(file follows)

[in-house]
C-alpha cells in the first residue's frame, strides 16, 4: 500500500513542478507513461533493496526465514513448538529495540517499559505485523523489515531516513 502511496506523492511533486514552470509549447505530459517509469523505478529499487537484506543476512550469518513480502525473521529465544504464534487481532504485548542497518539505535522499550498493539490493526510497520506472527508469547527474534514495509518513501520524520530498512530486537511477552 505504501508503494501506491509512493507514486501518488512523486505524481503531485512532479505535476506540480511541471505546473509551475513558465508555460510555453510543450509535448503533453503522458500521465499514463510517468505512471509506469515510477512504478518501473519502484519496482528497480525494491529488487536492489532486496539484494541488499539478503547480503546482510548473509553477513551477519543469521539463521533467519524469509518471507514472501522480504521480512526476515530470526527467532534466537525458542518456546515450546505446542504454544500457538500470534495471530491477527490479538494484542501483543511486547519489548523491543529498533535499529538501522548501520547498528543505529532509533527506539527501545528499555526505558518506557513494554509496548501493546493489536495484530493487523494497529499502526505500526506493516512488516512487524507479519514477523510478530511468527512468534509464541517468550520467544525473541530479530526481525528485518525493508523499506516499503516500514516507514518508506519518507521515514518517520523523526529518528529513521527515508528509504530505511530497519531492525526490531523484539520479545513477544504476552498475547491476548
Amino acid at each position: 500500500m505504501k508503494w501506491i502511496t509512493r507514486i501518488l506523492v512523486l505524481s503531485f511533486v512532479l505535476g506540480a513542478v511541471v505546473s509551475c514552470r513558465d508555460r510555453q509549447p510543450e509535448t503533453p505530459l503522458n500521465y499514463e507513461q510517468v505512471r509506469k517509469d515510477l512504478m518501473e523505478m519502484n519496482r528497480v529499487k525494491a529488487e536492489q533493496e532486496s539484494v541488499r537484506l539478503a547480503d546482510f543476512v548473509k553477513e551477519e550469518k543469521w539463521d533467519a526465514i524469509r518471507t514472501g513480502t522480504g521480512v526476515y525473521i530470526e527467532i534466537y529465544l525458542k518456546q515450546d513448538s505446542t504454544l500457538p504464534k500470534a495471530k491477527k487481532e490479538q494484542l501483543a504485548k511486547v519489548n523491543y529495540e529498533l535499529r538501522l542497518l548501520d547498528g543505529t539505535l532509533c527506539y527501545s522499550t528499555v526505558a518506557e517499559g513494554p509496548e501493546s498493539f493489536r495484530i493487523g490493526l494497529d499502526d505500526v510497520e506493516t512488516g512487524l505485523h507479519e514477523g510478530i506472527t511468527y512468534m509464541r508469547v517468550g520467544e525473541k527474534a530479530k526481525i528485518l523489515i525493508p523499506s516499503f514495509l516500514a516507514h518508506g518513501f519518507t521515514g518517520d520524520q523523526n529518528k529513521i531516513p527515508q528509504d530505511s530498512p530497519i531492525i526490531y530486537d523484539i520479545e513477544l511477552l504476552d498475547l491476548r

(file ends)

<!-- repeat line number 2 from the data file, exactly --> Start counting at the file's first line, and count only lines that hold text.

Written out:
C-alpha cells in the first residue's frame, strides 16, 4: 500500500513542478507513461533493496526465514513448538529495540517499559505485523523489515531516513 502511496506523492511533486514552470509549447505530459517509469523505478529499487537484506543476512550469518513480502525473521529465544504464534487481532504485548542497518539505535522499550498493539490493526510497520506472527508469547527474534514495509518513501520524520530498512530486537511477552 505504501508503494501506491509512493507514486501518488512523486505524481503531485512532479505535476506540480511541471505546473509551475513558465508555460510555453510543450509535448503533453503522458500521465499514463510517468505512471509506469515510477512504478518501473519502484519496482528497480525494491529488487536492489532486496539484494541488499539478503547480503546482510548473509553477513551477519543469521539463521533467519524469509518471507514472501522480504521480512526476515530470526527467532534466537525458542518456546515450546505446542504454544500457538500470534495471530491477527490479538494484542501483543511486547519489548523491543529498533535499529538501522548501520547498528543505529532509533527506539527501545528499555526505558518506557513494554509496548501493546493489536495484530493487523494497529499502526505500526506493516512488516512487524507479519514477523510478530511468527512468534509464541517468550520467544525473541530479530526481525528485518525493508523499506516499503516500514516507514518508506519518507521515514518517520523523526529518528529513521527515508528509504530505511530497519531492525526490531523484539520479545513477544504476552498475547491476548